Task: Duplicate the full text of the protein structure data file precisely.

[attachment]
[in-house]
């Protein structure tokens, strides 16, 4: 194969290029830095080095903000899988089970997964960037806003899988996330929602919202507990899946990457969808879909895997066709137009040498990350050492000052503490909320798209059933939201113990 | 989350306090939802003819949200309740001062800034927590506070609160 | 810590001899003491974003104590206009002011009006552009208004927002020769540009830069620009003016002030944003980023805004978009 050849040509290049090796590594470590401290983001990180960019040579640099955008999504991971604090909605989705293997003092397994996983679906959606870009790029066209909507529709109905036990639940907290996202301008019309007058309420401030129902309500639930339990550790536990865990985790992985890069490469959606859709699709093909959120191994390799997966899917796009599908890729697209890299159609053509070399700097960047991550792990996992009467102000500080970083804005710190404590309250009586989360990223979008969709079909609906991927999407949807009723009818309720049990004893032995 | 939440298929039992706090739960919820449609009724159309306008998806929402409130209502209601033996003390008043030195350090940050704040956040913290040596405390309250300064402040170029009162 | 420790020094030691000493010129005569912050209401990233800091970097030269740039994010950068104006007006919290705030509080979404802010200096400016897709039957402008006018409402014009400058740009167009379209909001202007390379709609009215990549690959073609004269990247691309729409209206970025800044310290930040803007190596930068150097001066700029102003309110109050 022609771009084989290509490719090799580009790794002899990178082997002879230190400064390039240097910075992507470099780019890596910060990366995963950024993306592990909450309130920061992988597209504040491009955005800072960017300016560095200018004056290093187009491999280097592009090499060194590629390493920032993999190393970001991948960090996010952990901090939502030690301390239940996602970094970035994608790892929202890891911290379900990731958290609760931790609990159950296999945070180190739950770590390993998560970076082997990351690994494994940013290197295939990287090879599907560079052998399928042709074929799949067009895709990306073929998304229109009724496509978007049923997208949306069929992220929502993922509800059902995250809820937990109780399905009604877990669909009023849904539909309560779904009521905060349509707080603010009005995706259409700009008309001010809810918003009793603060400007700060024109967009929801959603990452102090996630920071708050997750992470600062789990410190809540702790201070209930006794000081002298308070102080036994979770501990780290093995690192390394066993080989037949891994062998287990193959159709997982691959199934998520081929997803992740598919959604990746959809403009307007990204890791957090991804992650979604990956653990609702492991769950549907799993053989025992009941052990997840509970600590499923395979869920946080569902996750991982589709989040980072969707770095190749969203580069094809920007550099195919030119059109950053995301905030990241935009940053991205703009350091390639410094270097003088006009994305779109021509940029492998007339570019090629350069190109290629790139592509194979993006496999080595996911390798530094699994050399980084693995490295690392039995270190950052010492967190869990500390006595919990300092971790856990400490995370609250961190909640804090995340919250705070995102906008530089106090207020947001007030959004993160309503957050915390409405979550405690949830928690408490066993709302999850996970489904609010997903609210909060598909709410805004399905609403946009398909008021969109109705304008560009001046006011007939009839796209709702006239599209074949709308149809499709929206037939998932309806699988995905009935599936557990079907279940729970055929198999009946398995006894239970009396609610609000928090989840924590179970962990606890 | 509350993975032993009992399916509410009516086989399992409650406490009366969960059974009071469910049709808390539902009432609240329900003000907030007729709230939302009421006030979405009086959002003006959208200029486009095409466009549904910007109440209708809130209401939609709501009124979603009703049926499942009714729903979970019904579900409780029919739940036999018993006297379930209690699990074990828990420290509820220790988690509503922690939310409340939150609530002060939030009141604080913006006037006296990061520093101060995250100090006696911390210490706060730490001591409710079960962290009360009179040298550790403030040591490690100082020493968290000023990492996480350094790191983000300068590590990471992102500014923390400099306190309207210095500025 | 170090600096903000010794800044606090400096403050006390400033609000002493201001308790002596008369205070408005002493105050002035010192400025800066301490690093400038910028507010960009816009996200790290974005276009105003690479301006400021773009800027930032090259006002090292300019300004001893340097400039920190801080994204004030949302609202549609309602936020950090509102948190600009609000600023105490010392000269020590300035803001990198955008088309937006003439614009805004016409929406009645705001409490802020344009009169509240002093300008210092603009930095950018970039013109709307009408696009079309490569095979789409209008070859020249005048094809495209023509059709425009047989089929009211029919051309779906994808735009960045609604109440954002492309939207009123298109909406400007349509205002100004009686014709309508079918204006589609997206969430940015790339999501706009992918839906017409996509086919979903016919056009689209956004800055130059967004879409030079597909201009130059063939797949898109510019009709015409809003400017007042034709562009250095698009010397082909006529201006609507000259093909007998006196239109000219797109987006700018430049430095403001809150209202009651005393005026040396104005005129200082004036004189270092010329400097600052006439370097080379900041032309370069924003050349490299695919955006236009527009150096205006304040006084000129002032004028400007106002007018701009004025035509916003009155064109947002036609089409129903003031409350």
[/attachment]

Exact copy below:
[in-house]
């Protein structure tokens, strides 16, 4: 194969290029830095080095903000899988089970997964960037806003899988996330929602919202507990899946990457969808879909895997066709137009040498990350050492000052503490909320798209059933939201113990 | 989350306090939802003819949200309740001062800034927590506070609160 | 810590001899003491974003104590206009002011009006552009208004927002020769540009830069620009003016002030944003980023805004978009 050849040509290049090796590594470590401290983001990180960019040579640099955008999504991971604090909605989705293997003092397994996983679906959606870009790029066209909507529709109905036990639940907290996202301008019309007058309420401030129902309500639930339990550790536990865990985790992985890069490469959606859709699709093909959120191994390799997966899917796009599908890729697209890299159609053509070399700097960047991550792990996992009467102000500080970083804005710190404590309250009586989360990223979008969709079909609906991927999407949807009723009818309720049990004893032995 | 939440298929039992706090739960919820449609009724159309306008998806929402409130209502209601033996003390008043030195350090940050704040956040913290040596405390309250300064402040170029009162 | 420790020094030691000493010129005569912050209401990233800091970097030269740039994010950068104006007006919290705030509080979404802010200096400016897709039957402008006018409402014009400058740009167009379209909001202007390379709609009215990549690959073609004269990247691309729409209206970025800044310290930040803007190596930068150097001066700029102003309110109050 022609771009084989290509490719090799580009790794002899990178082997002879230190400064390039240097910075992507470099780019890596910060990366995963950024993306592990909450309130920061992988597209504040491009955005800072960017300016560095200018004056290093187009491999280097592009090499060194590629390493920032993999190393970001991948960090996010952990901090939502030690301390239940996602970094970035994608790892929202890891911290379900990731958290609760931790609990159950296999945070180190739950770590390993998560970076082997990351690994494994940013290197295939990287090879599907560079052998399928042709074929799949067009895709990306073929998304229109009724496509978007049923997208949306069929992220929502993922509800059902995250809820937990109780399905009604877990669909009023849904539909309560779904009521905060349509707080603010009005995706259409700009008309001010809810918003009793603060400007700060024109967009929801959603990452102090996630920071708050997750992470600062789990410190809540702790201070209930006794000081002298308070102080036994979770501990780290093995690192390394066993080989037949891994062998287990193959159709997982691959199934998520081929997803992740598919959604990746959809403009307007990204890791957090991804992650979604990956653990609702492991769950549907799993053989025992009941052990997840509970600590499923395979869920946080569902996750991982589709989040980072969707770095190749969203580069094809920007550099195919030119059109950053995301905030990241935009940053991205703009350091390639410094270097003088006009994305779109021509940029492998007339570019090629350069190109290629790139592509194979993006496999080595996911390798530094699994050399980084693995490295690392039995270190950052010492967190869990500390006595919990300092971790856990400490995370609250961190909640804090995340919250705070995102906008530089106090207020947001007030959004993160309503957050915390409405979550405690949830928690408490066993709302999850996970489904609010997903609210909060598909709410805004399905609403946009398909008021969109109705304008560009001046006011007939009839796209709702006239599209074949709308149809499709929206037939998932309806699988995905009935599936557990079907279940729970055929198999009946398995006894239970009396609610609000928090989840924590179970962990606890 | 509350993975032993009992399916509410009516086989399992409650406490009366969960059974009071469910049709808390539902009432609240329900003000907030007729709230939302009421006030979405009086959002003006959208200029486009095409466009549904910007109440209708809130209401939609709501009124979603009703049926499942009714729903979970019904579900409780029919739940036999018993006297379930209690699990074990828990420290509820220790988690509503922690939310409340939150609530002060939030009141604080913006006037006296990061520093101060995250100090006696911390210490706060730490001591409710079960962290009360009179040298550790403030040591490690100082020493968290000023990492996480350094790191983000300068590590990471992102500014923390400099306190309207210095500025 | 170090600096903000010794800044606090400096403050006390400033609000002493201001308790002596008369205070408005002493105050002035010192400025800066301490690093400038910028507010960009816009996200790290974005276009105003690479301006400021773009800027930032090259006002090292300019300004001893340097400039920190801080994204004030949302609202549609309602936020950090509102948190600009609000600023105490010392000269020590300035803001990198955008088309937006003439614009805004016409929406009645705001409490802020344009009169509240002093300008210092603009930095950018970039013109709307009408696009079309490569095979789409209008070859020249005048094809495209023509059709425009047989089929009211029919051309779906994808735009960045609604109440954002492309939207009123298109909406400007349509205002100004009686014709309508079918204006589609997206969430940015790339999501706009992918839906017409996509086919979903016919056009689209956004800055130059967004879409030079597909201009130059063939797949898109510019009709015409809003400017007042034709562009250095698009010397082909006529201006609507000259093909007998006196239109000219797109987006700018430049430095403001809150209202009651005393005026040396104005005129200082004036004189270092010329400097600052006439370097080379900041032309370069924003050349490299695919955006236009527009150096205006304040006084000129002032004028400007106002007018701009004025035509916003009155064109947002036609089409129903003031409350």